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Clydesdales/Athenas (200+ lb / 91+ kg) Looking to lose that spare tire? Ideal weight 200+? Frustrated being a large cyclist in a sport geared for the ultra-light? Learn about the bikes and parts that can take the abuse of a heavier cyclist, how to keep your body going while losing the weight, and get support from others who've been successful.

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Old 07-08-12, 11:26 AM   #1
Big_Easy51
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My New Bike Has Arrived

Attached are some photos of my new Giant Sedona. The shifters, seat and grips have been swapped out; there is a rear rack and fender, two bottle cages and bottles, a pump, and a basic Cat Eye 7 function computer installed. I am still waiting for the brackets to arrive so I can install the front fender.

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File Type: jpg Sedona_1W.jpg (101.0 KB, 172 views)
File Type: jpg Sedona_2W.jpg (104.1 KB, 116 views)
File Type: jpg Sedona_3W.jpg (93.7 KB, 118 views)
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Old 07-08-12, 11:32 AM   #2
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Nice! Might want a spare tube and some tire irons. There will be a day when you have a flat tire. Being able to fix it beats walking it home.
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Old 07-08-12, 11:46 AM   #3
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I have the tire irons and a patch kit. My wife is making me a cordura seat bag that will hold them, along with a spare tube. I'll make sure I have them all with me before my first ride through the National Wildlife Refuge. Thanks for the reminder...I suspect replacing the tube would be easier than patching it in 95 degree sun.
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Old 07-08-12, 12:04 PM   #4
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great bike! Giants are solid! Keep all paperwork just in case. Good to do for everything you get.
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Old 07-08-12, 12:45 PM   #5
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great bike! Giants are solid! Keep all paperwork just in case. Good to do for everything you get.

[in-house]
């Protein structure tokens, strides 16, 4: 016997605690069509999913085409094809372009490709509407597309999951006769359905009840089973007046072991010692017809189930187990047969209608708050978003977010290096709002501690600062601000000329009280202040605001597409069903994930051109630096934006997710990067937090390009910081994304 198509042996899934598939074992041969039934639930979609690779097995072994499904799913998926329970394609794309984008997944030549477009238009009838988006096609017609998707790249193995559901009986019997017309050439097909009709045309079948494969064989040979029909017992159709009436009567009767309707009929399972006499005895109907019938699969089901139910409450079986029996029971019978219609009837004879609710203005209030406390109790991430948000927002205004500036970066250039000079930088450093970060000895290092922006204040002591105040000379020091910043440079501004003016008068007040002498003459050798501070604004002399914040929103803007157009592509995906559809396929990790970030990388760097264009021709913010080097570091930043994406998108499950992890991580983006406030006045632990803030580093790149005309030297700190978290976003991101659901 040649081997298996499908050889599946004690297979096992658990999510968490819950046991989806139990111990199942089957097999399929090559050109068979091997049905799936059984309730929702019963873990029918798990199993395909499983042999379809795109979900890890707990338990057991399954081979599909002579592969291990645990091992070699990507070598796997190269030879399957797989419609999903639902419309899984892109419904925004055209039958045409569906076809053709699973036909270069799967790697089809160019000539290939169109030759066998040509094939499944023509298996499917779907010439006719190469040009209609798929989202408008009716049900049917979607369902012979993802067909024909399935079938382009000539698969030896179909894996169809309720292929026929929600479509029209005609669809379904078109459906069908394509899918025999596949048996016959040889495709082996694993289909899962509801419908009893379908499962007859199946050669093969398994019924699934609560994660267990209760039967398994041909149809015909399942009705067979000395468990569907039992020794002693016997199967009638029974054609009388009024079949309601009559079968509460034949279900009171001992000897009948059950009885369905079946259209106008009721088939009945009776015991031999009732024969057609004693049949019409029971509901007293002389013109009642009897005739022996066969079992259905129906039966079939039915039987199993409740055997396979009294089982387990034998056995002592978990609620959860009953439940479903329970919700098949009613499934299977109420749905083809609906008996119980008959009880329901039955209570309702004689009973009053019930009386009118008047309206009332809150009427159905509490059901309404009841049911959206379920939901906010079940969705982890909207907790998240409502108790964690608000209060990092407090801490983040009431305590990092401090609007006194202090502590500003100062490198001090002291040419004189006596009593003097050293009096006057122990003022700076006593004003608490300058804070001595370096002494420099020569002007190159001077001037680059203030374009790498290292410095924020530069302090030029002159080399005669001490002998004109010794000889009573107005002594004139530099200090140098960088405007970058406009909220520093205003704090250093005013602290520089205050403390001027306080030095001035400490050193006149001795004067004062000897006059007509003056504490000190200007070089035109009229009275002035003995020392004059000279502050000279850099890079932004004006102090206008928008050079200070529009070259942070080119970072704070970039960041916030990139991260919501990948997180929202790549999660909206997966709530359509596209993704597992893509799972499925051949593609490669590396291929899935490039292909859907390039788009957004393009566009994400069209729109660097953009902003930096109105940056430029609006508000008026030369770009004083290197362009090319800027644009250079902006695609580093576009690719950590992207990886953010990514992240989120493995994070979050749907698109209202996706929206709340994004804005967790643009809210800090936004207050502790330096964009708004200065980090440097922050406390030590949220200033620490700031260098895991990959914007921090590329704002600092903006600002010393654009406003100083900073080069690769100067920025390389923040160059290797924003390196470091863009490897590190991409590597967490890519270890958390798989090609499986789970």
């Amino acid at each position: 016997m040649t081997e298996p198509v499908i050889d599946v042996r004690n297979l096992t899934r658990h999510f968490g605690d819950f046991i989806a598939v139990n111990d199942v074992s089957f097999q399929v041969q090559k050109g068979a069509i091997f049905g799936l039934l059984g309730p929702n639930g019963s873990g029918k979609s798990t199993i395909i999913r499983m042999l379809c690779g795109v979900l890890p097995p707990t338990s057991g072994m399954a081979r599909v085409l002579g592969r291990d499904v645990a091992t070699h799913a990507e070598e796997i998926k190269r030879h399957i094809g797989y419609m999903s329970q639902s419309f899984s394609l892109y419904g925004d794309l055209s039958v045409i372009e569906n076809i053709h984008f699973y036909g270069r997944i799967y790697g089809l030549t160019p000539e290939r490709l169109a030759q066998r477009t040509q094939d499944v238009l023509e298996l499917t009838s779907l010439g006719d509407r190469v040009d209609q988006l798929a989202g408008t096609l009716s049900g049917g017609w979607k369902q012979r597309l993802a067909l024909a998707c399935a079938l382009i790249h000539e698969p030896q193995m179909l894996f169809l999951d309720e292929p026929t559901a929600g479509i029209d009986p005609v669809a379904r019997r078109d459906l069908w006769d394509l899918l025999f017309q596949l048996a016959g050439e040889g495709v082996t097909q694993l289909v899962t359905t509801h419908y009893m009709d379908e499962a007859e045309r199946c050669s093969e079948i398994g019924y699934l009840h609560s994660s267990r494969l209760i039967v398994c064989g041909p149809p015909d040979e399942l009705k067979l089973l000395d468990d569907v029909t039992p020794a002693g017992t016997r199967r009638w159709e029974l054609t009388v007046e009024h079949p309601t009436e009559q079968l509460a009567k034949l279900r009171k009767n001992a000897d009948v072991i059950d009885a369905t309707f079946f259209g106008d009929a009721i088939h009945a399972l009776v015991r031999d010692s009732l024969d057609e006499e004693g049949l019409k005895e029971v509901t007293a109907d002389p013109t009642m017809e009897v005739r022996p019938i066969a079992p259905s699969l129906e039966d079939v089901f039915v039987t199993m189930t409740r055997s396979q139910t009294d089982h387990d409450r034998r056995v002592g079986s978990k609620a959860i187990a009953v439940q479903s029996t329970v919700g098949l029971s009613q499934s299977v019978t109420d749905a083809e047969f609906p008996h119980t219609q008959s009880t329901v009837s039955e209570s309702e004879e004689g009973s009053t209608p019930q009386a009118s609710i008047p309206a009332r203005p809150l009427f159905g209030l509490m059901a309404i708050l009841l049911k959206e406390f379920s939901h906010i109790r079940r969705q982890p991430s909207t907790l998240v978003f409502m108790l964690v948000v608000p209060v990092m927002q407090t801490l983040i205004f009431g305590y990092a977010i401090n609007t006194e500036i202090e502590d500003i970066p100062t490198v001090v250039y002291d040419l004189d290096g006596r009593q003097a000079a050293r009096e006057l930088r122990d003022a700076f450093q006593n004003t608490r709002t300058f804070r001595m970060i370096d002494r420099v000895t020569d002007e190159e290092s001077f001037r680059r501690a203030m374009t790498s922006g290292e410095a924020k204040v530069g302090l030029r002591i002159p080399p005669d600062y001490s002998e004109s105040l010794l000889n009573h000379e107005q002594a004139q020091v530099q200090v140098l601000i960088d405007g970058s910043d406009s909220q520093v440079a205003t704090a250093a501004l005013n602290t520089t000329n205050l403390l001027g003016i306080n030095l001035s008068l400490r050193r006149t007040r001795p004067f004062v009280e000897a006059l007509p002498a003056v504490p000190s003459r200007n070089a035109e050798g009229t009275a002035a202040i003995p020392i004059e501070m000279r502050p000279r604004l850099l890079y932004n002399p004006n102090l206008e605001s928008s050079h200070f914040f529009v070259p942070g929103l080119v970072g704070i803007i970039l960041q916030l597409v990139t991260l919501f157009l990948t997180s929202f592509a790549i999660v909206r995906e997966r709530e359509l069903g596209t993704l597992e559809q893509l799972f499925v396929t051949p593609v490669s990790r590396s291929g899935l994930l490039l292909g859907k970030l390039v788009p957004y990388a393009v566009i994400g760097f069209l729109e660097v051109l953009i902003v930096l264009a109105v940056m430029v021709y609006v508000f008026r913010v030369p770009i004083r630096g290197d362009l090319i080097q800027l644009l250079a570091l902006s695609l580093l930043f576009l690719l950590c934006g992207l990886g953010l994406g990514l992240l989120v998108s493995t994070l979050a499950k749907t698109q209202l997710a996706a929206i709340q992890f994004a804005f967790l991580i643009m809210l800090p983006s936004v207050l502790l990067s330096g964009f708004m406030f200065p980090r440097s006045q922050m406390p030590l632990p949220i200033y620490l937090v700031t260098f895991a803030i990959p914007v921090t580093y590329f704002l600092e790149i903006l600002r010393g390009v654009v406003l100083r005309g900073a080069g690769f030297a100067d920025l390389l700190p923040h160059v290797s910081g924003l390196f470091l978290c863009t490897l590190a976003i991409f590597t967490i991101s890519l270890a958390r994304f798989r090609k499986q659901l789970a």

I bought an "insurance policy" from the bike shop. It gives me 5 year replacement on everything except tires and brake pads, even if I crash the bike or if it falls off my rack and gets run over by a truck. It also provides lifetime tube replacement and tune-ups. I thought that was well worth $75. They will also install any component/accessory I purchase from them at no charge. I just scanned he paperwork and saved on a DVD, jump drive and my hard drive. Thanks for that advice.

First ride will be in the morning (when it is cooler). And first order of business will be to adjust the seat height.
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Old 07-08-12, 12:52 PM   #6
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One other thing I carry that really comes in handy, a pair of latex gloves. It's amazing how much oil/grit/grime you can get on your hands while changing a tire. I learned this one the hard way.
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Old 07-08-12, 12:57 PM   #7
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I have a giant cypress and really like it. I enjoy the upright position and I don't feel pressured to go fast etc. like the others with road bikes. I just got in from a 15 mile ride - first did a bike trail that follows a canal and then headed to Historic Deerfield and cruised the roads surrounding the historic village....then headed to the Deerfield river and pulled shoes off and waded to cool off a bit. Had a lot of fun.
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Old 07-08-12, 01:02 PM   #8
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Nice bike - I like the fat tires. Do you think it would be a good bike for a newbie rider in her 60's?
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Old 07-08-12, 08:26 PM   #9
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Nice bike - I like the fat tires. Do you think it would be a good bike for a newbie rider in her 60's?
Not having ridden for 20 years, I could rightly be called a newbie rider. And I am in my 60s. And this is the bike I felt delivered the biggest bang for the buck. So, an emphatic "YES!"
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Old 07-08-12, 08:28 PM   #10
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I have a giant cypress and really like it. I enjoy the upright position and I don't feel pressured to go fast etc. like the others with road bikes. I just got in from a 15 mile ride - first did a bike trail that follows a canal and then headed to Historic Deerfield and cruised the roads surrounding the historic village....then headed to the Deerfield river and pulled shoes off and waded to cool off a bit. Had a lot of fun.
I used to fly fish in the Deerfield River (N. Adams area) when I was working on my masters degree at Smith. I love that area of New England.
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Old 07-08-12, 09:17 PM   #11
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Nice bike just like mine although yours looks better. Remember to lock out the front shocks.